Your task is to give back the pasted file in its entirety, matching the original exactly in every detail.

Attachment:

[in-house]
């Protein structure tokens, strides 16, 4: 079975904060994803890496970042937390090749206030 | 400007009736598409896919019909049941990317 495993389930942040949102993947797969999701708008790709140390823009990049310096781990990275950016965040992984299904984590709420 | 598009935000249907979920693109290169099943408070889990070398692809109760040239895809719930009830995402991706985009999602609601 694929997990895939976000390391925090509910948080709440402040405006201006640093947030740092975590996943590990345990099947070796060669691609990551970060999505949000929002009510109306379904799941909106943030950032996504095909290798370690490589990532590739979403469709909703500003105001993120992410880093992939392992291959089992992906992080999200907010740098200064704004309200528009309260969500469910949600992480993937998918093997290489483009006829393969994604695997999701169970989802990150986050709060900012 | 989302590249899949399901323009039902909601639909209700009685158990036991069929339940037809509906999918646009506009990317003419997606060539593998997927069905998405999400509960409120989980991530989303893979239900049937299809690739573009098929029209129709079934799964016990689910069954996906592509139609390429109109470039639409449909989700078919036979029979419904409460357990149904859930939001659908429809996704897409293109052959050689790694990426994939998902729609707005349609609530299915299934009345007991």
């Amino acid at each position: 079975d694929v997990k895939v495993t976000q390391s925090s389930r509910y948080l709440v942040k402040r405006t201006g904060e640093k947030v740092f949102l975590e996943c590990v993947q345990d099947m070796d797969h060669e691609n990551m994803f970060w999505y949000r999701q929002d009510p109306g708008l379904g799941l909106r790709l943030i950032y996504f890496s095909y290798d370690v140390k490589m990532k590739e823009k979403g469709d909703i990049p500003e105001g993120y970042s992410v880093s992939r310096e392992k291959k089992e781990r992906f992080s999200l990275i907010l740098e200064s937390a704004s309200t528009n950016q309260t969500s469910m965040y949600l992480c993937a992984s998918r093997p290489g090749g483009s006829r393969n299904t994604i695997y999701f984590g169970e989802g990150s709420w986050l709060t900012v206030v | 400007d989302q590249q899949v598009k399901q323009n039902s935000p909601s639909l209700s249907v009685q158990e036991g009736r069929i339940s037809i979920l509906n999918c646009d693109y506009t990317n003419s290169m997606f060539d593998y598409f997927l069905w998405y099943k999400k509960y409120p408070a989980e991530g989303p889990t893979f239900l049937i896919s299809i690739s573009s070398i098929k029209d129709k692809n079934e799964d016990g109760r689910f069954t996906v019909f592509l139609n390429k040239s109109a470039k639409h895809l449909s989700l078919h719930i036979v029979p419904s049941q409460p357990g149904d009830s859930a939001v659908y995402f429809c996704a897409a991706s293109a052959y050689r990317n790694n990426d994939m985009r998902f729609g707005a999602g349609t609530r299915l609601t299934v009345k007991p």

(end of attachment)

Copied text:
[in-house]
């Protein structure tokens, strides 16, 4: 079975904060994803890496970042937390090749206030 | 400007009736598409896919019909049941990317 495993389930942040949102993947797969999701708008790709140390823009990049310096781990990275950016965040992984299904984590709420 | 598009935000249907979920693109290169099943408070889990070398692809109760040239895809719930009830995402991706985009999602609601 694929997990895939976000390391925090509910948080709440402040405006201006640093947030740092975590996943590990345990099947070796060669691609990551970060999505949000929002009510109306379904799941909106943030950032996504095909290798370690490589990532590739979403469709909703500003105001993120992410880093992939392992291959089992992906992080999200907010740098200064704004309200528009309260969500469910949600992480993937998918093997290489483009006829393969994604695997999701169970989802990150986050709060900012 | 989302590249899949399901323009039902909601639909209700009685158990036991069929339940037809509906999918646009506009990317003419997606060539593998997927069905998405999400509960409120989980991530989303893979239900049937299809690739573009098929029209129709079934799964016990689910069954996906592509139609390429109109470039639409449909989700078919036979029979419904409460357990149904859930939001659908429809996704897409293109052959050689790694990426994939998902729609707005349609609530299915299934009345007991």
């Amino acid at each position: 079975d694929v997990k895939v495993t976000q390391s925090s389930r509910y948080l709440v942040k402040r405006t201006g904060e640093k947030v740092f949102l975590e996943c590990v993947q345990d099947m070796d797969h060669e691609n990551m994803f970060w999505y949000r999701q929002d009510p109306g708008l379904g799941l909106r790709l943030i950032y996504f890496s095909y290798d370690v140390k490589m990532k590739e823009k979403g469709d909703i990049p500003e105001g993120y970042s992410v880093s992939r310096e392992k291959k089992e781990r992906f992080s999200l990275i907010l740098e200064s937390a704004s309200t528009n950016q309260t969500s469910m965040y949600l992480c993937a992984s998918r093997p290489g090749g483009s006829r393969n299904t994604i695997y999701f984590g169970e989802g990150s709420w986050l709060t900012v206030v | 400007d989302q590249q899949v598009k399901q323009n039902s935000p909601s639909l209700s249907v009685q158990e036991g009736r069929i339940s037809i979920l509906n999918c646009d693109y506009t990317n003419s290169m997606f060539d593998y598409f997927l069905w998405y099943k999400k509960y409120p408070a989980e991530g989303p889990t893979f239900l049937i896919s299809i690739s573009s070398i098929k029209d129709k692809n079934e799964d016990g109760r689910f069954t996906v019909f592509l139609n390429k040239s109109a470039k639409h895809l449909s989700l078919h719930i036979v029979p419904s049941q409460p357990g149904d009830s859930a939001v659908y995402f429809c996704a897409a991706s293109a052959y050689r990317n790694n990426d994939m985009r998902f729609g707005a999602g349609t609530r299915l609601t299934v009345k007991p």